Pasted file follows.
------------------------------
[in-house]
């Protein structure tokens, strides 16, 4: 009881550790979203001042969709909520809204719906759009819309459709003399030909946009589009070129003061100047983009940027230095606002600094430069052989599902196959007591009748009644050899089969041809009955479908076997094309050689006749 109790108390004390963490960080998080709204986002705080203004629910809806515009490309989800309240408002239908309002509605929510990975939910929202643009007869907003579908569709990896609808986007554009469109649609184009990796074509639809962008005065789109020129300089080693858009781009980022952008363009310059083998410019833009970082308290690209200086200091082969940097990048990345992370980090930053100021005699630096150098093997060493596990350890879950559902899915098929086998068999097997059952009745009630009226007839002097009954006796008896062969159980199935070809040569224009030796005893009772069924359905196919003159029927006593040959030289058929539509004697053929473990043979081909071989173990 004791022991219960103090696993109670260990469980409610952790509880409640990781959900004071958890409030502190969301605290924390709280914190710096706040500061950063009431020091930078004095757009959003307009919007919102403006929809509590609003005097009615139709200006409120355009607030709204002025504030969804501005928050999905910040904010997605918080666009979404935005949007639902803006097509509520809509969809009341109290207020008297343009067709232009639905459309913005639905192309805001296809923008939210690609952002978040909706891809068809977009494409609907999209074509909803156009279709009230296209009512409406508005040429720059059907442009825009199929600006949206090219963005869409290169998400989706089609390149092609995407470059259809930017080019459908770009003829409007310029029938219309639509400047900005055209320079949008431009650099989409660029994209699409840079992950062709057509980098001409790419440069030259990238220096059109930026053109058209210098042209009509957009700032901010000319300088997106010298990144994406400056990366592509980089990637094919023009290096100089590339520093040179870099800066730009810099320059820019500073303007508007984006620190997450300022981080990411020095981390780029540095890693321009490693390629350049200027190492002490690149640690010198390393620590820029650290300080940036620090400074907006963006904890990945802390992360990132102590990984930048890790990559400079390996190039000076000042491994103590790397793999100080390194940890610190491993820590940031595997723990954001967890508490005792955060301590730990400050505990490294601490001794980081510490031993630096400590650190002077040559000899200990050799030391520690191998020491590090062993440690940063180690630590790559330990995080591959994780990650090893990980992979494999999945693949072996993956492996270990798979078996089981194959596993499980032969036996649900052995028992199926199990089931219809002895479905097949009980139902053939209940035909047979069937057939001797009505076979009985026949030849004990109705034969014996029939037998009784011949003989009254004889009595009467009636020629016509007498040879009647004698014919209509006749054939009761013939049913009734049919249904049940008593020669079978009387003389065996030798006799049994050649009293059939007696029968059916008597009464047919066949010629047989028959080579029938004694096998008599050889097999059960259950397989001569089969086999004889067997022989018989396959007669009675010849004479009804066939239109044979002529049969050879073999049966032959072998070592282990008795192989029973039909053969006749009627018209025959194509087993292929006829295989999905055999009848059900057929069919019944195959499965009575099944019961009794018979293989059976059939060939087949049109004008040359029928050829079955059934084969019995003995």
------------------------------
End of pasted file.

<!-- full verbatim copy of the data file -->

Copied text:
[in-house]
């Protein structure tokens, strides 16, 4: 009881550790979203001042969709909520809204719906759009819309459709003399030909946009589009070129003061100047983009940027230095606002600094430069052989599902196959007591009748009644050899089969041809009955479908076997094309050689006749 109790108390004390963490960080998080709204986002705080203004629910809806515009490309989800309240408002239908309002509605929510990975939910929202643009007869907003579908569709990896609808986007554009469109649609184009990796074509639809962008005065789109020129300089080693858009781009980022952008363009310059083998410019833009970082308290690209200086200091082969940097990048990345992370980090930053100021005699630096150098093997060493596990350890879950559902899915098929086998068999097997059952009745009630009226007839002097009954006796008896062969159980199935070809040569224009030796005893009772069924359905196919003159029927006593040959030289058929539509004697053929473990043979081909071989173990 004791022991219960103090696993109670260990469980409610952790509880409640990781959900004071958890409030502190969301605290924390709280914190710096706040500061950063009431020091930078004095757009959003307009919007919102403006929809509590609003005097009615139709200006409120355009607030709204002025504030969804501005928050999905910040904010997605918080666009979404935005949007639902803006097509509520809509969809009341109290207020008297343009067709232009639905459309913005639905192309805001296809923008939210690609952002978040909706891809068809977009494409609907999209074509909803156009279709009230296209009512409406508005040429720059059907442009825009199929600006949206090219963005869409290169998400989706089609390149092609995407470059259809930017080019459908770009003829409007310029029938219309639509400047900005055209320079949008431009650099989409660029994209699409840079992950062709057509980098001409790419440069030259990238220096059109930026053109058209210098042209009509957009700032901010000319300088997106010298990144994406400056990366592509980089990637094919023009290096100089590339520093040179870099800066730009810099320059820019500073303007508007984006620190997450300022981080990411020095981390780029540095890693321009490693390629350049200027190492002490690149640690010198390393620590820029650290300080940036620090400074907006963006904890990945802390992360990132102590990984930048890790990559400079390996190039000076000042491994103590790397793999100080390194940890610190491993820590940031595997723990954001967890508490005792955060301590730990400050505990490294601490001794980081510490031993630096400590650190002077040559000899200990050799030391520690191998020491590090062993440690940063180690630590790559330990995080591959994780990650090893990980992979494999999945693949072996993956492996270990798979078996089981194959596993499980032969036996649900052995028992199926199990089931219809002895479905097949009980139902053939209940035909047979069937057939001797009505076979009985026949030849004990109705034969014996029939037998009784011949003989009254004889009595009467009636020629016509007498040879009647004698014919209509006749054939009761013939049913009734049919249904049940008593020669079978009387003389065996030798006799049994050649009293059939007696029968059916008597009464047919066949010629047989028959080579029938004694096998008599050889097999059960259950397989001569089969086999004889067997022989018989396959007669009675010849004479009804066939239109044979002529049969050879073999049966032959072998070592282990008795192989029973039909053969006749009627018209025959194509087993292929006829295989999905055999009848059900057929069919019944195959499965009575099944019961009794018979293989059976059939060939087949049109004008040359029928050829079955059934084969019995003995």